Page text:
Sometimes on this trip (very often in Syria, as it’s turning out) someone touches us in a strong way. Today it was the turn of Wafa, a 17 year old girl from the village of Kafran Booda, to take a place in our hearts. She and her brother found us last night in a field near their home and urged us to come visit the next morning. Their house was almost across the road from where we camped and as we entered to share a tea and breakfast we realised instantly that this was not a rich family. Like so many people we saw in the fields all around us, these were farm workers, tending crops of peppers, potatoes and cotton. The home was very simple and chilly in the cool winter air as Wafa showed us the bedroom she shared with three of her sisters. English is her favourite subject and she proudly presented a list of questions she’d prepared for us overnight.
At the top of the paper Wafa wrote: “I am excited to meet you because it is the first time I can practice my English.” The rest of the page was divided into two neat columns filled with questions.
Do you have a mobile phone? Do you eat eggs? Will you eat breakfast with me? Do you like biking? Where will you go? Do you like music?
At least a dozen more followed and soon we started returning questions, also by writing them down. Wafa found our accents hard to understand but as soon as we put pen to paper she understood immediately. Over eggs, olives, oil, a dish of za’taar spice, bread and tea we learned that Wafa walks six kilometers to school, that she’s been studying English since she was 11 and that she hopes to be a teacher one day. There are 35 girls in her class. She doesn’t want to travel but she likes music and collecting things. She would like to go to university but doesn’t know if she can.
She asked if we were married and, in return, we asked if she would marry. Her face fell. Instead of replying by talking, she wrote that her parents wanted her to marry now but with a man she did not love and who was nearly twice her age. There was a man she loved but he had married another woman.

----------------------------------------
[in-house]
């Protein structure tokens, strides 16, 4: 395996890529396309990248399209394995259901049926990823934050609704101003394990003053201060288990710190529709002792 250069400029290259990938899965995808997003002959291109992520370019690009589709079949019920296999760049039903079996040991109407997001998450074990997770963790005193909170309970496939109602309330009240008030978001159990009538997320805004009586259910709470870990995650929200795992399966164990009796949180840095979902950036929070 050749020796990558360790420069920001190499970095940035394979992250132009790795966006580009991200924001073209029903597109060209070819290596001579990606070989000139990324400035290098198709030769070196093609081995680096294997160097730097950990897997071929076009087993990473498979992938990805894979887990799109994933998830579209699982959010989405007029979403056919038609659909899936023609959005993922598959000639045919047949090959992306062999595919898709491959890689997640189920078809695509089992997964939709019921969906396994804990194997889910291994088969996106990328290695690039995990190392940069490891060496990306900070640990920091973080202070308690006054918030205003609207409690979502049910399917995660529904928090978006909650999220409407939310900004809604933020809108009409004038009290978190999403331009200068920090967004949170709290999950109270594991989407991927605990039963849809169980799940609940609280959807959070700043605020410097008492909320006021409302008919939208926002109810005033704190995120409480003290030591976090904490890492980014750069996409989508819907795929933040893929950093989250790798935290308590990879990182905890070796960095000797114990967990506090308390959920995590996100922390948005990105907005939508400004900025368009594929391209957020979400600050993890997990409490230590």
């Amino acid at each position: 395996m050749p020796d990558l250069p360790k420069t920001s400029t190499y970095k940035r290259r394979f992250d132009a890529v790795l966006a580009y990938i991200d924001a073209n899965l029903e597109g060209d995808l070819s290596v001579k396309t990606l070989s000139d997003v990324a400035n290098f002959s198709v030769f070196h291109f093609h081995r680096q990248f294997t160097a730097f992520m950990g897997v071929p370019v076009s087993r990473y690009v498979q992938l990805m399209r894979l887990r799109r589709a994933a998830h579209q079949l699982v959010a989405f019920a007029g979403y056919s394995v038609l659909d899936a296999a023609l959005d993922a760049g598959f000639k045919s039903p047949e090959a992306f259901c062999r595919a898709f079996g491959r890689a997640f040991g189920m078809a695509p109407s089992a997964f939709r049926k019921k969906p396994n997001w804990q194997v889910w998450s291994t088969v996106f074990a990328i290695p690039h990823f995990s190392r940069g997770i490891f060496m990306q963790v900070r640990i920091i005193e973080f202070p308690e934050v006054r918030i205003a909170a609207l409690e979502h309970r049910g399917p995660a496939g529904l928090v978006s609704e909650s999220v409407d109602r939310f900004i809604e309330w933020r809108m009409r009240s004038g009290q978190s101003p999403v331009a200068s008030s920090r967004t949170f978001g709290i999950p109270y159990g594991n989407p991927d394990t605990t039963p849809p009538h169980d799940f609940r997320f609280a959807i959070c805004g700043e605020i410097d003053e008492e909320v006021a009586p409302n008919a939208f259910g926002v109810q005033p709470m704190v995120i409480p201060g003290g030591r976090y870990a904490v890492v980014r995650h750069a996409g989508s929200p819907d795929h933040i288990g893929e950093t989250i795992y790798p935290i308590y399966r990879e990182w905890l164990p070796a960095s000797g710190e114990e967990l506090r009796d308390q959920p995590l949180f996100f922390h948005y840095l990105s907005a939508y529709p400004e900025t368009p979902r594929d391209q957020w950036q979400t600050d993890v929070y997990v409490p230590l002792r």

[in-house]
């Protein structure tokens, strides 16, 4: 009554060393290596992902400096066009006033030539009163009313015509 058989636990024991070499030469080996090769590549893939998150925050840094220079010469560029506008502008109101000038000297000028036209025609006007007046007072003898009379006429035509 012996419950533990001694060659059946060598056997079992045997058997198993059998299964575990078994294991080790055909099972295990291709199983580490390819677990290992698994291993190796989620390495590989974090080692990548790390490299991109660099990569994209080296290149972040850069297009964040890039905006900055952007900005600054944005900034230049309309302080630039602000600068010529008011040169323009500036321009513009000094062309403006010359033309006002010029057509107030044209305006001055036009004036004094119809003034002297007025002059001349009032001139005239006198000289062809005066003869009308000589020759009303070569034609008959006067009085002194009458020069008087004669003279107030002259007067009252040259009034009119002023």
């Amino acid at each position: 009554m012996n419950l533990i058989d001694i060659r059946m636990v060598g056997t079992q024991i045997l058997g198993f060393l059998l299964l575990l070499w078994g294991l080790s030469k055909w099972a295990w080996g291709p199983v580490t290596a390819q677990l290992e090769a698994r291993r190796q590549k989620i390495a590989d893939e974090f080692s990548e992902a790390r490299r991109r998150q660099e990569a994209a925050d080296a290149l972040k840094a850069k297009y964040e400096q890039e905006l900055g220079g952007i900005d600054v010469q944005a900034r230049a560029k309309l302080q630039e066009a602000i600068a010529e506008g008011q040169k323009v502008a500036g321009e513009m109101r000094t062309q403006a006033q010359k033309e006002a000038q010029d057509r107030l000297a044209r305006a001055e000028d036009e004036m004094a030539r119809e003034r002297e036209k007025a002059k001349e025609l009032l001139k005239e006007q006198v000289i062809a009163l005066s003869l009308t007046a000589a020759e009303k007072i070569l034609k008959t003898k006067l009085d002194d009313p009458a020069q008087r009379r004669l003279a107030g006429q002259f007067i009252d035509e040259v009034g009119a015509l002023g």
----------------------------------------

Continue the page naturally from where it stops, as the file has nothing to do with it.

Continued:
“What should I do?” she asked.
We didn’t have the answer. Our shared language was not so complex and the cultural differences too vast but we could see the sadness in her eyes and feel the dilema she faces. “Only you know the answer,” we wrote on the paper. “Follow your heart.” It seemed an inadequate answer but it was the only one we could muster.
After a little more chatter we gave her a few things we’d found to share. A pen for her school work. Some chocolate. A pair of pretty socks. Wafa insisted on returning the favour with a favourite pen, one with glittery purple ink. We wished we had something more appealing to a teenager to share; a pretty scarf or a handbag but we had very little in our panniers aside from dirty laundry.
The morning flew by and soon it was time to leave. Wafa had to go to school and we had the road calling us. We exchanged addresses and on the slip of paper she gave us was written: “Thank you very much. I remember every day and I don’t forget you.”
We were touched as well, struck by her enthusiasm and talent for English and the realities of life that mean she may be pressured to marry a man she does not love and could never get the chance to go to university. It occupied our minds for the rest of the day, eclipsing even the wonders of the archaeological ruins at Apamea and continuing throughout our long ride into the city of Hama.